Becoming an Inventor

In 1869, Edison moved to New York City and developed his first invention, an improved stock ticker, the Universal Stock Printer, which synchronized several stock tickers' transactions. The Gold and Stock Telegraph Company was so impressed, they paid him $40,000 for the rights. Edison was only 22 years old. With this success, he quit his work as a telegrapher to devote himself full-time to inventing.

In 1870, Thomas Edison set up his first small laboratory and manufacturing facility in Newark, New Jersey, and employed several machinists. As an independent entrepreneur, Edison formed numerous partnerships and developed his products for the highest bidder. Often that was Western Union Telegraph Company, the industry leader, but just as often, it was one of Western Union's rivals. In one such instance, Edison devised for Western Union the quadruplex telegraph, capable of transmitting two signals in two different directions on the same wire, but railroad tycoon Jay Gould snatched the invention from Western Union, paying Edison more than $100,000 in cash, bonds and stock, and generating years of litigation.

With his ever-increasing financial success, in 1871 Edison married 16-year-old Mary Stilwell, who was an employee at one of his businesses. During their 13-year marriage, they had three children, Marion, Thomas and William, who became an inventor. Mary died of a suspected brain tumor at the age of 29 in 1884.

By the early 1870s, Thomas Edison had acquired a reputation as a first-rate inventor. In 1876, he moved his expanding operations to Menlo Park, New Jersey, and built an independent industrial research facility incorporating machine shops and laboratories. That same year, Western Union encouraged him to develop a communication device to compete with Alexander Graham Bell's telephone. He never did. However, in December of 1877, Edison developed a method for recording sound: the phonograph. Though not commercially viable for another decade, the invention brought him worldwide fame.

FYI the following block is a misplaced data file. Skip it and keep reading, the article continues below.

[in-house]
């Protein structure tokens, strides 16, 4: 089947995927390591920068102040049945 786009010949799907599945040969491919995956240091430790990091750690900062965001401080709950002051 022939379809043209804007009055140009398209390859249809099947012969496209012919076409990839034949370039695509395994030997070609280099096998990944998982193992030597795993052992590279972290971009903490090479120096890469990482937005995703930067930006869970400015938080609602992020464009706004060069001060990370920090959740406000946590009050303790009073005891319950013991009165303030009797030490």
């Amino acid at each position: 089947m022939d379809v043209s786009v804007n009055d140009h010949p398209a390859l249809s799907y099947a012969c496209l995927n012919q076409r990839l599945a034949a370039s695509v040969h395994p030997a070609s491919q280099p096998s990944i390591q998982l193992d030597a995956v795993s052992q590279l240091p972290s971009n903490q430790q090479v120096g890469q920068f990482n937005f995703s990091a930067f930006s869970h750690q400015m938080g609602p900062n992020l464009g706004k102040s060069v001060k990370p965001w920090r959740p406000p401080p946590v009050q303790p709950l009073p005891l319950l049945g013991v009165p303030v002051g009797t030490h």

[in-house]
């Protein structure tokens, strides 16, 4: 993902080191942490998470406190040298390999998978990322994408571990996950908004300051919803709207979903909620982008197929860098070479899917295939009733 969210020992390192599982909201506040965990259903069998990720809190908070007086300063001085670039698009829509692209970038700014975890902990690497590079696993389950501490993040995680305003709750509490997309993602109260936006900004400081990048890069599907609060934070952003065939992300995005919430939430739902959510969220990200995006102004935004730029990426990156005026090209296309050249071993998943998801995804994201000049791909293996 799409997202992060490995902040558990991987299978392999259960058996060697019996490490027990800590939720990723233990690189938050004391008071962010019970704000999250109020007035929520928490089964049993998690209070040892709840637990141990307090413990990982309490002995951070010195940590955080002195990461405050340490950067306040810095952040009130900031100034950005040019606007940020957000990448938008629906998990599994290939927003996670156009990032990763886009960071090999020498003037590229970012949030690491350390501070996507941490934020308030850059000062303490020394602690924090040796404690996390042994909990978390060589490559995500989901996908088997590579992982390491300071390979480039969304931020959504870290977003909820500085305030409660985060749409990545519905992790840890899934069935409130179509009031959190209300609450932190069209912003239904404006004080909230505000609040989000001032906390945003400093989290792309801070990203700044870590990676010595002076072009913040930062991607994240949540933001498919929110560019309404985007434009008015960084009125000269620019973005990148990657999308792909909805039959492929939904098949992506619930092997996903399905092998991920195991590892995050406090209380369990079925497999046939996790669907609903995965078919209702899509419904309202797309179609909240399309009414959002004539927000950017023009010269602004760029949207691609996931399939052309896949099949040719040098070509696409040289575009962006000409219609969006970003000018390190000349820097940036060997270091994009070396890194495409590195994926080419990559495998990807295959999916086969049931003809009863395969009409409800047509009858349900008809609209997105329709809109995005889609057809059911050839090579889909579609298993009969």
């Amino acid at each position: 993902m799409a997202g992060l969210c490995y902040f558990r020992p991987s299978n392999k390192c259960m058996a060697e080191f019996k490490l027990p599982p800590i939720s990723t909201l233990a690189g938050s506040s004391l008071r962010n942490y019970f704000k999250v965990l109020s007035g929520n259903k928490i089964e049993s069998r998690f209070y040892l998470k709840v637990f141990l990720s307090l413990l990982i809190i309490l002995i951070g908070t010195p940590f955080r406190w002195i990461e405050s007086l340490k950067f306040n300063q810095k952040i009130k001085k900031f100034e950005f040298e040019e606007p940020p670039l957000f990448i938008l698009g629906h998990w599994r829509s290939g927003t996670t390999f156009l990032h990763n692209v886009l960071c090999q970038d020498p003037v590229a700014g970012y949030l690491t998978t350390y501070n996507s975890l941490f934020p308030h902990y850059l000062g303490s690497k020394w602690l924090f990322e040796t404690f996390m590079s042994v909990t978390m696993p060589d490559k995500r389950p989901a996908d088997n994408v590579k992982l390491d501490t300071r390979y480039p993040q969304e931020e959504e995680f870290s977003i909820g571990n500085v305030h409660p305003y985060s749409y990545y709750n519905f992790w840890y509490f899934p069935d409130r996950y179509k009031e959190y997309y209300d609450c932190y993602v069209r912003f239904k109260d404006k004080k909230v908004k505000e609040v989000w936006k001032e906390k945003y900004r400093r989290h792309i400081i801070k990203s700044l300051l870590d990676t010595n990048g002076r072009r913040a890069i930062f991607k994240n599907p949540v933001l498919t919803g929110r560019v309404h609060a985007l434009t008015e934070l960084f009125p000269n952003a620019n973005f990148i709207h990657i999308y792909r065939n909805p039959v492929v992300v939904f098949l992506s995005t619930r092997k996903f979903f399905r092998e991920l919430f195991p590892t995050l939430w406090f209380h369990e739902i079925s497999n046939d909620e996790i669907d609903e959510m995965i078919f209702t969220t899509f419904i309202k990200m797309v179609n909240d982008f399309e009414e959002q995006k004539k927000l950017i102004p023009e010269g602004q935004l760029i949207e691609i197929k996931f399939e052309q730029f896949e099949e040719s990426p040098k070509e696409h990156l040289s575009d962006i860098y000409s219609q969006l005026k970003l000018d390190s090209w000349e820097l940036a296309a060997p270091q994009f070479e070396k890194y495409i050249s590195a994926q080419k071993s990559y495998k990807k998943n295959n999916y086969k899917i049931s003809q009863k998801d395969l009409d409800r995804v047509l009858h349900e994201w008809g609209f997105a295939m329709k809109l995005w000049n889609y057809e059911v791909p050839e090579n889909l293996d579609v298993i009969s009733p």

Edison Illuminating Company

The 1880s were a busy time for Thomas Edison. After being granted a patent for the light bulb in January 1880, Edison set out to develop a company that would deliver the electricity to power and light the cities of the world. That same year, Edison founded the Edison Illuminating Company—the first investor-owned electric utility—which later became the General Electric Corporation. In 1881, he left Menlo Park to establish facilities in several cities where electrical systems were being installed.

In 1882, the Pearl Street generating station provided 110 volts of electrical power to 59 customers in lower Manhattan. In 1884 Edison's wife, Mary, died, and in 1886, he married Mina Miller, 19 years his junior. In 1887, Edison built an industrial research laboratory in West Orange, New Jersey, which served as the primary research laboratory for the Edison lighting companies. He spent most of his time there, supervising the development of lighting technology and power systems. He also perfected the phonograph, and developed the motion picture camera and the alkaline storage battery.
Industrialist and Business Manager

Over the next few decades, Edison found his role as inventor transitioning to one as industrialist and business manager. The laboratory in West Orange was too large and complex for any one man to completely manage, and Edison found he was not as successful in his new role as he was in his former one. Edison also found that much of the future development and perfection of his inventions was being conducted by university-trained mathematicians and scientists. He worked best in intimate, unstructured environments with a handful of assistants and was outspoken about his disdain for academia and corporate operations.